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Freedom Convoy Leader Tamara Lich Denied Bail, Faces Potential Life in Prison

Published: March 3, 2022
Tamara Lich, 49, was granted bail after being denied twice by an Ontario court . Lich was being detained on charges of counseling to commit mischief, a charge that could result in Lich spending years behind bars. (Image: Screenshot via Twitter)

On March 2. Freedom Convoy leader and organizer Tamara Lich was denied bail for a second time by an Ontario court.  Lich is being held on charges of counseling to commit mischief for her involvement in the Freedom Convoy protests that rocked Canada’s capital, Ottawa for much of February. 

Mischief under the Canadian Criminal Code carries with it an extremely broad set of consequences and covers a wide range of possible offenses including interfering with computer data and endangering life or causing death.

Typically, mischief, in the context of protests, relates to interference with someone’s rights either to work or access property or tools, Martin Peters, a Vancouver criminal lawyer told CTV News.

In the most severe cases the maximum sentence is life imprisonment, Peters said.

While minor infractions, like kicking a wall, could result in a fine, mischief to a war memorial or blocking significant portions of a cities’ downtown could result in up to 10 years in prison, Toronto criminal lawyer Karen McArthur told CTV News. 

Peters told CTV News that counseling to commit mischief “should carry similar consequences to mischief itself” however, McArthur said that Lich’s case could see prosecutors push for harsher penalties. 

Charges against the leaders of the convoy, including Lich and Chris Barber, could be taken more seriously due to their leadership roles in what McArthur said was “an organization that had lots of tentacles.”   

Bail denied

At a bail review on March 2 Lich, 49, was again denied her freedom and was sent back to prison until at least next week. She has been in custody since Feb. 17.

Lich was originally denied bail on Feb. 22 after Ontario Court Justice Julie Bourgeois said she felt Lich was “obstinate” and “disingenuous” in her responses to the court during her original bail hearing and concluded that her detention was “necessary for the protection and safety of the public.”

People were quick to point out that a 42-year-old man from Headingly, Manitoba, who after injuring four people with his SUV at a Freedom Convoy rally in Winnipeg and who is facing an array of charges including assault with a weapon has been granted bail despite his violent alleged crimes.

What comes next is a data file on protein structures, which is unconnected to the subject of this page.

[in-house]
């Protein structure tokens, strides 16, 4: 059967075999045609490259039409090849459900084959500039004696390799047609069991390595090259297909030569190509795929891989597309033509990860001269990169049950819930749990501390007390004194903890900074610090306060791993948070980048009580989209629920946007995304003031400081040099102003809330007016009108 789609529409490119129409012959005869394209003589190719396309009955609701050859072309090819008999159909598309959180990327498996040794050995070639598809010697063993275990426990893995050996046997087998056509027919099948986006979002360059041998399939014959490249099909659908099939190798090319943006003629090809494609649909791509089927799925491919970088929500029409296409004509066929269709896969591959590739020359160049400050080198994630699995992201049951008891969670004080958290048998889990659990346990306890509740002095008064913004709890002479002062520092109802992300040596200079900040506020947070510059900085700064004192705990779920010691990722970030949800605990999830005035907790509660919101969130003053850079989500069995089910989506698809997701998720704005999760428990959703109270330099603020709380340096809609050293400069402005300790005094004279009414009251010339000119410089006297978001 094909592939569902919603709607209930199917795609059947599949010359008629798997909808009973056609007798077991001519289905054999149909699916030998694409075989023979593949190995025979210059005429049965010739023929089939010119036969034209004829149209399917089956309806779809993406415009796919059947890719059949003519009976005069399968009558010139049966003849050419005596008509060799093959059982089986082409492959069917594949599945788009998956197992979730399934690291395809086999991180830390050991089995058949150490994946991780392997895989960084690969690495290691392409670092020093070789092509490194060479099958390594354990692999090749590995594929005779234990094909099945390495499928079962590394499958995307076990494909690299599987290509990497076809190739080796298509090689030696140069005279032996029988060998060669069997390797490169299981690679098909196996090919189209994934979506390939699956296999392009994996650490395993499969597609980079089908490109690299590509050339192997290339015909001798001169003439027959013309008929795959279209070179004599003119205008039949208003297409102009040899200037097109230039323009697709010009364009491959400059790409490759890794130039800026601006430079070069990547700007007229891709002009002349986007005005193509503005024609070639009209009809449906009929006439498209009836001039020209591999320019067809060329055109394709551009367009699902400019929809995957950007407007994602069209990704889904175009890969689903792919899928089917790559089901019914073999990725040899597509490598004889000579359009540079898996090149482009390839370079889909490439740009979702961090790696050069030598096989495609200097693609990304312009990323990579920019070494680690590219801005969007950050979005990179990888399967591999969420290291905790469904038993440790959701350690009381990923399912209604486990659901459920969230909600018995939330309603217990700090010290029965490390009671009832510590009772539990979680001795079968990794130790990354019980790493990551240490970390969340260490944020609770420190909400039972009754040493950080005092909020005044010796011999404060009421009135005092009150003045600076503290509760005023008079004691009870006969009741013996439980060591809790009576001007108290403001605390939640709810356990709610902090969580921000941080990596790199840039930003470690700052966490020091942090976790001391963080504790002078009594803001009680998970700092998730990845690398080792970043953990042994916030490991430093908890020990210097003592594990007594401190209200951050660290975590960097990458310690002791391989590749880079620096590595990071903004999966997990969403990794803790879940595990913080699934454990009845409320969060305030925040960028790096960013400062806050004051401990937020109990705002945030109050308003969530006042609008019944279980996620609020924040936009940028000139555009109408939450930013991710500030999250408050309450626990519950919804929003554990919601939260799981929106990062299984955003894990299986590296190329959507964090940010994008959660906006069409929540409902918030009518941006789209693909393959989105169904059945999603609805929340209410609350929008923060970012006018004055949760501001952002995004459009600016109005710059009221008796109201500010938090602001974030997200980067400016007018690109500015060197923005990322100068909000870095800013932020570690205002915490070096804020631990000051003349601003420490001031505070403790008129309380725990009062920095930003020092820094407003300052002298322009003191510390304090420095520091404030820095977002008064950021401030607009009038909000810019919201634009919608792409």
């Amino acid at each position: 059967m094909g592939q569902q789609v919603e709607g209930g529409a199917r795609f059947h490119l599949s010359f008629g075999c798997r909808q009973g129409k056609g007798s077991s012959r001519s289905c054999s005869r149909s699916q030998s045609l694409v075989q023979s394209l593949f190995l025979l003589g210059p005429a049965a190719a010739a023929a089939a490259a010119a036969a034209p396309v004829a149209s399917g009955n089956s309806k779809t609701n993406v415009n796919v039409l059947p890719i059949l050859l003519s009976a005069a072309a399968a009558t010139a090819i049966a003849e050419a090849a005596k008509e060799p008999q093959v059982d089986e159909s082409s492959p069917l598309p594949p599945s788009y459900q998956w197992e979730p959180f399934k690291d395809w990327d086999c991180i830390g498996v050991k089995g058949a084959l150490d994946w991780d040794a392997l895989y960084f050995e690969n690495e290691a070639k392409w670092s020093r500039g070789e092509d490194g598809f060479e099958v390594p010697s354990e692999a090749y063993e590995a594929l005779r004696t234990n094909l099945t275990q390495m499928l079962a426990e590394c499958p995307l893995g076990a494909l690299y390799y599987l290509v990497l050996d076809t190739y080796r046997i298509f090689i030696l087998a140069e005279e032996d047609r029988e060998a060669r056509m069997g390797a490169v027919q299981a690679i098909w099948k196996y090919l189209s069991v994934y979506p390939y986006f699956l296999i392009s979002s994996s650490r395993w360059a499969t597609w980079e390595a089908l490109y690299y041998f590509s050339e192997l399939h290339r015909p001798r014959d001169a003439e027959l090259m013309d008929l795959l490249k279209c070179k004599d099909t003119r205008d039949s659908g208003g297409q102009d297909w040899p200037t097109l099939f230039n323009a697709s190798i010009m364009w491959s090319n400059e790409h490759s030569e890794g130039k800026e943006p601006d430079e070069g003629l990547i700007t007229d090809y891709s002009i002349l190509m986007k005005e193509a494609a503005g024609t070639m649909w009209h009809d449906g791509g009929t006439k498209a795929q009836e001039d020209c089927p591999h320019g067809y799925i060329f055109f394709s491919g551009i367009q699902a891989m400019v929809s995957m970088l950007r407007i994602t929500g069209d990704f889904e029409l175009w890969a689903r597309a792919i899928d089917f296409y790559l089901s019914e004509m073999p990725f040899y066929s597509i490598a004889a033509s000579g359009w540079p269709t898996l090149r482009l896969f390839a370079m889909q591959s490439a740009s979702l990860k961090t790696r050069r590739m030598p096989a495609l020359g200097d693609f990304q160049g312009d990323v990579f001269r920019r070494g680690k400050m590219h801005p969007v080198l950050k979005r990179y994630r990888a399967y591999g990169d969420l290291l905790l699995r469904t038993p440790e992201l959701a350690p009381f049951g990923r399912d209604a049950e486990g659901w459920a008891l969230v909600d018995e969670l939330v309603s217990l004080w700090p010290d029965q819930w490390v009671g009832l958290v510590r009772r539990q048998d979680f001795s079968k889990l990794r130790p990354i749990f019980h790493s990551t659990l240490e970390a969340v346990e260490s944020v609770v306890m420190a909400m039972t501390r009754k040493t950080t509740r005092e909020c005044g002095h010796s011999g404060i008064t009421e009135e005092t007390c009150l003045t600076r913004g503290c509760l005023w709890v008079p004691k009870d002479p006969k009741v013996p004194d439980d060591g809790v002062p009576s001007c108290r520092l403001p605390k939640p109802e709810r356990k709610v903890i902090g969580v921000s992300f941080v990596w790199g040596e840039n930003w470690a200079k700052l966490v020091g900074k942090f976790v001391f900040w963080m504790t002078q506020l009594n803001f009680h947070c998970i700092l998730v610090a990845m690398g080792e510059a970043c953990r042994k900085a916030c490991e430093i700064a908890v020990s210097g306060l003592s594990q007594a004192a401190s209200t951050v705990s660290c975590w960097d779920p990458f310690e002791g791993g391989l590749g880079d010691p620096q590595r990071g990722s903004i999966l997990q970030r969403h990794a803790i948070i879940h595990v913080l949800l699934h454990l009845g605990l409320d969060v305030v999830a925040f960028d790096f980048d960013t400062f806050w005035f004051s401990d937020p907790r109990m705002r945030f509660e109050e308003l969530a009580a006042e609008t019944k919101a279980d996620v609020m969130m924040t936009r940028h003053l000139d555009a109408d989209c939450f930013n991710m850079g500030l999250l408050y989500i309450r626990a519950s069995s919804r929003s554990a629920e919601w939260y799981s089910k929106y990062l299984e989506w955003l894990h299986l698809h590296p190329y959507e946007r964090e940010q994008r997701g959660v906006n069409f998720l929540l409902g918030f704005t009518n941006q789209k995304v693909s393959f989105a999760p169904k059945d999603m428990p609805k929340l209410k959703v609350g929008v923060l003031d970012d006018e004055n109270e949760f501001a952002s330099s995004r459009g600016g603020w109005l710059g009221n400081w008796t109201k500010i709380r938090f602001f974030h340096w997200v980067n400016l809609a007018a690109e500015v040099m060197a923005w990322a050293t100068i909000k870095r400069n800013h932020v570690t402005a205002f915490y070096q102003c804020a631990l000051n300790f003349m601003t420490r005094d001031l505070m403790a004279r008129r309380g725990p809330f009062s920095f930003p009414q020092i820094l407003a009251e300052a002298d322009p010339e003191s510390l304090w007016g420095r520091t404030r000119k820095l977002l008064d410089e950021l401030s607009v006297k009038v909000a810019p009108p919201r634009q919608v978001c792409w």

Justice Bourgeois was a Liberal candidate in the 2011 Canadian federal election prompting Lich’s lawyer to file an affidavit on Lich’s behalf that said “had she known Bourgeois was a Liberal candidate in the 2011 federal election, she would have asked the justice to recuse herself from the case,” the Toronto Sun reported. 

“Had I had that information beforehand, I would have felt uncomfortable with the situation,” Lich told the court Wednesday.

Lich’s lawyer, Diane Magas, argued that Bourgeois repeatedly referred to the impact of the protest on “our community” in her decision to deny Lich bail saying “If a justice feels impacted in our community, in her community, in my submission she should not sit. There should be an out of town judge.”

Political support

Lich is garnering support from across the country particularly by her MLA, Drew Barnes who represents Lich’s constituency of Cypress-Medicine Hat in Lich’s home province of Alberta. 

In a statement, published to Twitter on Feb. 27, Barnes asserts, “As media attention focuses on Russian tanks rolling through Ukraine, there is a miscarriage of justice unfolding in real time in Ontario,” referring to Lich’s treatment by the courts.

“She has been portrayed in the media as a violent criminal, a foreign operative, and an anarchist. Nothing could be further from the truth. She is a former energy worker of Metis heritage, a mother, and grandmother, and sometimes plays guitar in a local band,” Barnes wrote.

The mainstream media in Canada, including the state-funded Canadian Broadcasting Corporation (CBC), have repeatedly run disparaging articles aimed at falsely characterizing the peaceful protests that erupted in Ottawa and across Canada at the end of January as gatherings of alt-right extremists. In reality, the protests consisted of everyday normal Canadians from all walks of life and from all creeds. 

Barnes wrote, “Even before the convoy arrived, a variety of officials doggedly attempted to smear these folks as members of a small fringe minority.  They were even accused of being both racists and professional protesters, hired by foreign powers including, most laughably, Russia,” referring to Canadian Prime Minister Justin Trudeau’s comments on the convoy and dubious reporting by the CBC.  

Barnes concludes, “I can only conclude that she is a political prisoner of a thoroughly disgraced establishment,” adding, “Free Tamara? Yes, absolutely. Because when we free Tamara, we free ourselves.”